The first step in ending the cruel practice of keeping animals in captivity is education. By using powerful photos, McArthur seeks to confront humans with the not-so-happy side of captivity. To keep up with the campaign, follow them on Facebook and Instagram.
If you’re interested in getting a copy of JoAnne McArthur’s Captive, you can do so here. If you want to pick up her previous book, We Animals, visit the official website. Lead image source: Jo-Anne McArthur / Zoocheck
Stop Making Elephants Wash Cars for Tourists
Goal: Stop Wildlife Safari from offering car washes performed by elephants.
Wildlife Safari, a zoo in Oregon, offers customers a chance at a car wash performed by elephants. It is incredibly cruel and degrading to force these intelligent animals to perform tricks for the entertainment of humans. For a mere twenty-five dollars, customers can have an elephant wash their car while they watch and giggle. While the customer is laughing at the experience, the elephant is under severe stress and constant worry of the bullhook — a long, sharp tool that uses pain to coerce elephants into performing tricks.
Sign this petition and demand the zoo stop offering elephant car washes to customers. Captivity leads to a stressful enough existence for these intelligent and social animals, but forcing them to perform tricks is even more inhumane.
The Rhino Orphanage is a non-profit organization located in South Africa that is dedicated to caring for orphaned and injured baby rhinos, with the goal of releasing them back to the wild. Even though their focus is on rhinos, they, of course, won’t say no to helping elephants. And that’s exactly what they did recently.
When a baby elephant was found stuck in mud, The Rhino Orphanage jumped in to help. The baby elephant has now been named Jabu, aptly meaning happiness. Jabu could not stand when he arrived because he was exhausted from struggling to get out the mud.
We are so thankful to The Rhino Orphanage for helping Jabu! It comes as no surprise to see how smart and playful this little elephant is and we can’t wait to see him grow and develop. Unfortunately, not everyone in the world sees elephants as the beautiful, smart individuals that they are. The reality is one elephant is killed every 15 minutes in Africa, with a staggering number of 100 killed every day for their tusks due to the illegal ivory trade. There are only 650,000 elephants remaining on the planet and they are in real danger of extinction.
If we can learn to see these wonderful animals as socially complex creatures and not commodities, we could make a change. Join us by sharing this post with your friends and family! Image Source: The Rhine Orphanage/Facebook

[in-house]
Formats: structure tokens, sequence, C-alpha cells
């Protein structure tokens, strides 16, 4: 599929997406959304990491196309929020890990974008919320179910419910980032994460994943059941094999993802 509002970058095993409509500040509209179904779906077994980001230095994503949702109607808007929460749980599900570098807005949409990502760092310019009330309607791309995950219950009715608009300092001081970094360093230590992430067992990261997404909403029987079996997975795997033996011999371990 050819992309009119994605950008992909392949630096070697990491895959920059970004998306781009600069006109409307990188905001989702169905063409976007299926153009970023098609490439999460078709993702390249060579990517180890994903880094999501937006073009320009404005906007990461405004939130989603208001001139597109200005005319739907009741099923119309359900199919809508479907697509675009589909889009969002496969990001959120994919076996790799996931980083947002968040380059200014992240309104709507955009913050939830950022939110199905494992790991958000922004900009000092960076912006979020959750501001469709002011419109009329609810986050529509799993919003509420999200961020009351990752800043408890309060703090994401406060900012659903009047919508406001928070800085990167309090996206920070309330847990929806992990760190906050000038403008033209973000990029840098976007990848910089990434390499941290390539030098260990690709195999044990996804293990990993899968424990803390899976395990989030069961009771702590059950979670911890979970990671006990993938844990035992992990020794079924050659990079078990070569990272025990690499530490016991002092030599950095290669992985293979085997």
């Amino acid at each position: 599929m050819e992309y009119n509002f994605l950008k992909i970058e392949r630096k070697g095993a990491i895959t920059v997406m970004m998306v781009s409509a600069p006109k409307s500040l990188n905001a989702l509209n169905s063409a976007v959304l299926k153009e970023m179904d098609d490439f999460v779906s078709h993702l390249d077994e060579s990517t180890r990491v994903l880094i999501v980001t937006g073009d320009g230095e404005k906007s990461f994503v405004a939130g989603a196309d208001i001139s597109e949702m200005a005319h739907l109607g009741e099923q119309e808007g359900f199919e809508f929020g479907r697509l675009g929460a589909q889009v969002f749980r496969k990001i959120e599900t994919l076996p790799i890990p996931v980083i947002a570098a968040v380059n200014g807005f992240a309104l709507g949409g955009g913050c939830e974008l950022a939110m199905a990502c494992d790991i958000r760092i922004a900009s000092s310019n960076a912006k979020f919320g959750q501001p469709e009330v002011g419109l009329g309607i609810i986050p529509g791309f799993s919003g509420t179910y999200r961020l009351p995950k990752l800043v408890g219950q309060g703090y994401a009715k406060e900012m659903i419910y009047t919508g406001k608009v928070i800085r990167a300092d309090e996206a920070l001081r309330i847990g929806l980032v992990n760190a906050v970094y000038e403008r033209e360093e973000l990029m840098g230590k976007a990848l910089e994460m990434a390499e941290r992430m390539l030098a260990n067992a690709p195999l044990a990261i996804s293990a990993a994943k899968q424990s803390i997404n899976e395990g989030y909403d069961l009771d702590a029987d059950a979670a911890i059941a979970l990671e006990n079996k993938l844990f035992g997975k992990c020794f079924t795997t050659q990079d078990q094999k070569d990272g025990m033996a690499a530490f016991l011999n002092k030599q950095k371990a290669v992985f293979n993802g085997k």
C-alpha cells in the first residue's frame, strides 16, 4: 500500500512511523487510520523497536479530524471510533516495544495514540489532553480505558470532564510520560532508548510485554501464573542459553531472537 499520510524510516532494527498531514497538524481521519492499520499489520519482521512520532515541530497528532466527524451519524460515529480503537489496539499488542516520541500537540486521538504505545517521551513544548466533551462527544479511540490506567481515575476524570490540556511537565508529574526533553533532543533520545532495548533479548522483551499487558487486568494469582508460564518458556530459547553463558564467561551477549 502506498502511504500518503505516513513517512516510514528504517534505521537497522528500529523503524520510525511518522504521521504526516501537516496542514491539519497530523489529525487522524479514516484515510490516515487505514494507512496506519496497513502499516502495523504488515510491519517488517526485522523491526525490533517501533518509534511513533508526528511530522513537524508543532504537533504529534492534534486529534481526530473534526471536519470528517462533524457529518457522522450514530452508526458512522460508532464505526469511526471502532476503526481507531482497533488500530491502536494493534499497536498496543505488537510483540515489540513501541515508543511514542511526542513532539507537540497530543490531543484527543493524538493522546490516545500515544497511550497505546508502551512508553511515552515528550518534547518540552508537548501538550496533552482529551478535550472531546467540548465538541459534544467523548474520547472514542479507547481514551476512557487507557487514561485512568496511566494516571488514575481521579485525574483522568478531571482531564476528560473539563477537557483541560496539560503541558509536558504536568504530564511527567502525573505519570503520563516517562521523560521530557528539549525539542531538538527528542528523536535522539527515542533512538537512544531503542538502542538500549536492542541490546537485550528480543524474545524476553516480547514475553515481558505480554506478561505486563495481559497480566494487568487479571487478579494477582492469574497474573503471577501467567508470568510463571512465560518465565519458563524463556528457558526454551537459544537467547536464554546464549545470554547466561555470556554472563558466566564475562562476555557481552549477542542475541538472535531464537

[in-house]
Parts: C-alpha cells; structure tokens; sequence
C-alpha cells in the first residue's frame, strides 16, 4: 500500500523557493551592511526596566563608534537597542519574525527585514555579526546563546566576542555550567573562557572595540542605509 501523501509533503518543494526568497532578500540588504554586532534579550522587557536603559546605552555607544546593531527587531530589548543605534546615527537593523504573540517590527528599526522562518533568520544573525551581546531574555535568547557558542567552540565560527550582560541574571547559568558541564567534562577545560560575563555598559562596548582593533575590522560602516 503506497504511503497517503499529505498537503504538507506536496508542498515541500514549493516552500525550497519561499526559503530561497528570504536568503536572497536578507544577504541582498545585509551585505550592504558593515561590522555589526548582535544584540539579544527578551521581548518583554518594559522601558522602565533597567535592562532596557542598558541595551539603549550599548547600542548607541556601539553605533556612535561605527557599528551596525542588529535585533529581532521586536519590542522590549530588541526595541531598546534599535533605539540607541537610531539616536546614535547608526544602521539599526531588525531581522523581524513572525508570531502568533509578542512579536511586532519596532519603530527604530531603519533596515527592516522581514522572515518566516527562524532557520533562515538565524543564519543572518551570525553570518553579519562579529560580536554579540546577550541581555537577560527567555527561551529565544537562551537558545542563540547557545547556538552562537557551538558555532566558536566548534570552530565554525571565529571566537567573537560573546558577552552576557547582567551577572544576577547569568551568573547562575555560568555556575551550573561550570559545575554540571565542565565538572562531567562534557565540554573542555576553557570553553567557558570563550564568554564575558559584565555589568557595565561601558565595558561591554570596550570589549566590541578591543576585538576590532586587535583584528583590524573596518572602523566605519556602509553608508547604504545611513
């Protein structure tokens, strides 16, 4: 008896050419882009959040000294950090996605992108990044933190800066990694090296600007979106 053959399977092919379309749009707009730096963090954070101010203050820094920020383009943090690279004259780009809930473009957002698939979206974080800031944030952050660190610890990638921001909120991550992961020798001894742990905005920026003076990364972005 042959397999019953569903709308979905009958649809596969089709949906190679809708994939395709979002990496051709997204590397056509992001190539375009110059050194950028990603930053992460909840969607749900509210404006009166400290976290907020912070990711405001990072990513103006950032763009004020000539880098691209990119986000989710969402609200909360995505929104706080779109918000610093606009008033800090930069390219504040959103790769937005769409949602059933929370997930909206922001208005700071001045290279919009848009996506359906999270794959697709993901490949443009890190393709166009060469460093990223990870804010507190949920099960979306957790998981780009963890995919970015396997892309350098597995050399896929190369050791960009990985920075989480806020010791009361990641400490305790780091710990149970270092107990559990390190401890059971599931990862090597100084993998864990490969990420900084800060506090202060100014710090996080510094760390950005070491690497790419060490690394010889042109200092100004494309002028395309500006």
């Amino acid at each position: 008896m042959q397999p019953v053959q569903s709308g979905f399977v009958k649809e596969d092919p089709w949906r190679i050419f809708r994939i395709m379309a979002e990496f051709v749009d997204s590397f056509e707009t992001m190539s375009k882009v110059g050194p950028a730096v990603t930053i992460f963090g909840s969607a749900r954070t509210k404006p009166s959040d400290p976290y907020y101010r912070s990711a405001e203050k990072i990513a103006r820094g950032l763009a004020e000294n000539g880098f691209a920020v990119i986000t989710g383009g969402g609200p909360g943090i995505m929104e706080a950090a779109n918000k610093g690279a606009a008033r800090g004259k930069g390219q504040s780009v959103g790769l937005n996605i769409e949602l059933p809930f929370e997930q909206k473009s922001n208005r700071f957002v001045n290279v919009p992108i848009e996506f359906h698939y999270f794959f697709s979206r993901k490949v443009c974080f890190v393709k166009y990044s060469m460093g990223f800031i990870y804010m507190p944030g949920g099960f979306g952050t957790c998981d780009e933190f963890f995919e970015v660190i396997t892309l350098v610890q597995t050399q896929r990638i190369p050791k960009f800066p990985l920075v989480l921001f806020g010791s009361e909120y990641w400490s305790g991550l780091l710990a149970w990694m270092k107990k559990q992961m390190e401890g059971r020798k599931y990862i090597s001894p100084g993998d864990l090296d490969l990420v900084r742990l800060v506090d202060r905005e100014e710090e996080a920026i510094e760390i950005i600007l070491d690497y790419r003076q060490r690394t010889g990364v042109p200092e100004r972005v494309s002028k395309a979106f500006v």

Compassionate Villagers Dedicate 4 Weeks (or More) to Knit Massive Sweaters for Elephants.
Wildlife SOS Conservation and Care Center is a non-profit organization in Northern India which is currently home to 20 rescued elephants who are either blind, lame or recovering from an injury. The elephants have all endured horrific pasts, either serving as begging elephants for the tourism industry or designated to perform tricks in the circus. Given their previous trauma, most of the elephants have injuries and other ailments that leave them highly susceptible to cold nights. Luckily, villagers in the region have come up with a brilliant – and very colorful solution – knitting huge wooly jumpers and leg wear so that the elephants can be kept warm!
Women in a village near the Wildlife SOS sanctuary began knitting the huge jumpers last year after hearing about the need from sanctuary staff. The giant jumpers take four weeks each to complete.
Elephant jumpers. Badly treated rescued elephants at the Wildlife SOS sanctuary outside Agra India with their newly knitted jumpers are on show for the first time, they are all effected by the cold after their ordeal at the hands of owners. Suzy, (front) Phoolkali and Laxmi (rear) show off their jumpers.
Thankfully, Wildlife SOS is helping these individuals put their sad pasts behind them and embrace a new and happy life in their sanctuary. Image Source: Roger Allen
Starving Baby Elephant Who Suffered Gun Shot Wound Shows the Cost of Our Cheap Snacks. The ivory trade is often what we associate with elephants’ endangered status, but there are other equally destructive culprits. For Sumatran elephants, a species found in the forests of Southeast Asia, that offender may be resting a little closer to home in our kitchen cabinets. That’s because this species of elephant is subject to persecution and habitat destruction in connection with the palm oil industry.